Spoiler alert: “Mystical Abyss” ends with the Sky Woman of Iroquois legend falling into the void, with birds and animals breaking the fall, until she lands on a giant turtle and creates the continent of North America.
That’s just a small bit in a cosmic tale from Yuriko Doi, founder-director of Theatre of Yugen.
Doi is pulling together a wide range of The City’s talent from various disciplines to produce “Mystical Abyss,” a fusion of Japanese dramatic arts, Native American legend, Noh choreography and world theater.
The piece, onstage this week at ODC Theater, is part of the San Francisco International Arts Festival’s 10th anniversary programming, and co-presented by Theatre of Yugen and the U.S.-Japan Cultural Trade Network.
The script by John O’Keefe interweaves elements of newly imagined Japanese mythology, a Native American creation story and more.
Doi, who is directing, calls “Mystical Abyss” an “intellectual yet widely accessible theatrical work that evokes powerful images of unity and harmony across different generations, cultures and traditions.”
She says the cyclical story of death and rebirth addresses the “quest for balance” between good and evil.
While there are common themes in Japanese and Native American cultures — respect for ancestors, deeply embedded spirituality and love of nature — apparently Doi is the first to explore these connections in a work of art.
Famed Japanese Noh master Shiro Nomura is the choreographer of “Mystical Abyss.” His son, Masashi Nomura, portrays goddesses Izanami and Amaterasu, who make their own cosmic journeys.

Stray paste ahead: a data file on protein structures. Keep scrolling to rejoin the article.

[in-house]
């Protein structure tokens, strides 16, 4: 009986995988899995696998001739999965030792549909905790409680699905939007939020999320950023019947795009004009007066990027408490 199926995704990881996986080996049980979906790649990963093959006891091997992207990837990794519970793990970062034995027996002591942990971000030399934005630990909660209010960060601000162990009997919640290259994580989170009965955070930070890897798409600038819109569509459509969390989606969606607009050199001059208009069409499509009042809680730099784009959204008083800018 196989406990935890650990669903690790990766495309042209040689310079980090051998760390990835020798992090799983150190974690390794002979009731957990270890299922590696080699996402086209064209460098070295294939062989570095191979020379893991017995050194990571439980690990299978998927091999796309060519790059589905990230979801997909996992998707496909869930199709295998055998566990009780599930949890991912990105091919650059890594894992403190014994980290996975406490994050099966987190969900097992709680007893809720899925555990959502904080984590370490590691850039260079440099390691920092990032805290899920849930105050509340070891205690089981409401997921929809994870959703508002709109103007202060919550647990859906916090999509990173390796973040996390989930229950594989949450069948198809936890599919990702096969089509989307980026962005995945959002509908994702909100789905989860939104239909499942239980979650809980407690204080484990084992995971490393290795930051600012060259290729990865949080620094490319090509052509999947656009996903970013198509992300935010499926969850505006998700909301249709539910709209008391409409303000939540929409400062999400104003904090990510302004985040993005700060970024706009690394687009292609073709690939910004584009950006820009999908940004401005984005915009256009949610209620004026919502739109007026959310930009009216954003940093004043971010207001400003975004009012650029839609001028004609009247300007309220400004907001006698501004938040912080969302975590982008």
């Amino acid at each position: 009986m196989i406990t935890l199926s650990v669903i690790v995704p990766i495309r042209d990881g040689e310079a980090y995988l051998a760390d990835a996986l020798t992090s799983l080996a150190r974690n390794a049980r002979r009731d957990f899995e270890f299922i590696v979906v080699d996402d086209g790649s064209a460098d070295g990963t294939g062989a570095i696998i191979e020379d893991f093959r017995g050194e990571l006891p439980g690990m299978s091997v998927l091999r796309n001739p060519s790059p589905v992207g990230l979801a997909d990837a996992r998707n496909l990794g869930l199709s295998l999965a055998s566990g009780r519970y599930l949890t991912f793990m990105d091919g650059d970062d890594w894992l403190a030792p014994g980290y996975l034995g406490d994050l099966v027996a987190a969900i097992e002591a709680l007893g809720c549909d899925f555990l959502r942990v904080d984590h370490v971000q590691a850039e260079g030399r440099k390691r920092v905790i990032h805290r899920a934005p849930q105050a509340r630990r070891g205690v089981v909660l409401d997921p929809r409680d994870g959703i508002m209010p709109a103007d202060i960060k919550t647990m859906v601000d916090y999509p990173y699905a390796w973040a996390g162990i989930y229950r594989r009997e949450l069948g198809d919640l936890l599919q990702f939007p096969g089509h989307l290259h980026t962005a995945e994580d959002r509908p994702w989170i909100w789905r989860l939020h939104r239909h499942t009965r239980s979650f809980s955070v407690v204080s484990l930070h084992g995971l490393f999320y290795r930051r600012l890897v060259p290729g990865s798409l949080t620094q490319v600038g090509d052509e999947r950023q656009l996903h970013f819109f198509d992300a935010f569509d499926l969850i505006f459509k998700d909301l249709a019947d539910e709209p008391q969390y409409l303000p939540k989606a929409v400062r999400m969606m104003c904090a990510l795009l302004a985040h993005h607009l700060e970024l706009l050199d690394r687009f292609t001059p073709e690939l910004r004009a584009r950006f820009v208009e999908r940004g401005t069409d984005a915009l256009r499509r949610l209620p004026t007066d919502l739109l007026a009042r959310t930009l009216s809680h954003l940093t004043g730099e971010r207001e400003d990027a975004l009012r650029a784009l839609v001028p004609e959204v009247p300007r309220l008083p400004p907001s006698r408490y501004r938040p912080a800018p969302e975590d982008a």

The cast also features flutist Narumi Takizawa, drummer Yoshio Ueno, Mohawk dancers and singers Kenny and Roger Perkins, Aztec mitote performance artist Cuauhtemoc Peranda, Mexican folkloric dancers Jesus Jacoh Cortes and Janelle Ayon, and Catalan-American actor Lluis Valls as the Turtle and Narrator.
Japanese animators Taketo Kobayashi and Koya Takahashi created images inspired by prehistoric Japanese Jomon art to complement Renta Kouchi’s set. Noh masks are by Hideta Kitazawa.
Doi, 70, whose career focused on Japanese Noh and Kyogen for many years, started working with Native American material in 2001. Her memorable work about Crazy Horse was presented in free performances in Japantown’s Peace Plaza in The City that year.
Calling “Mystical Abyss” her final major theatrical production, Doi says, “As a mother who hoped for a better world for her children, I have spent my life building bridges across false divides. I see ‘Mystical Abyss’ as a metaphor for our need to be reborn, to go back to the beginning and move forward on a path of peace and respect for our world and each other.”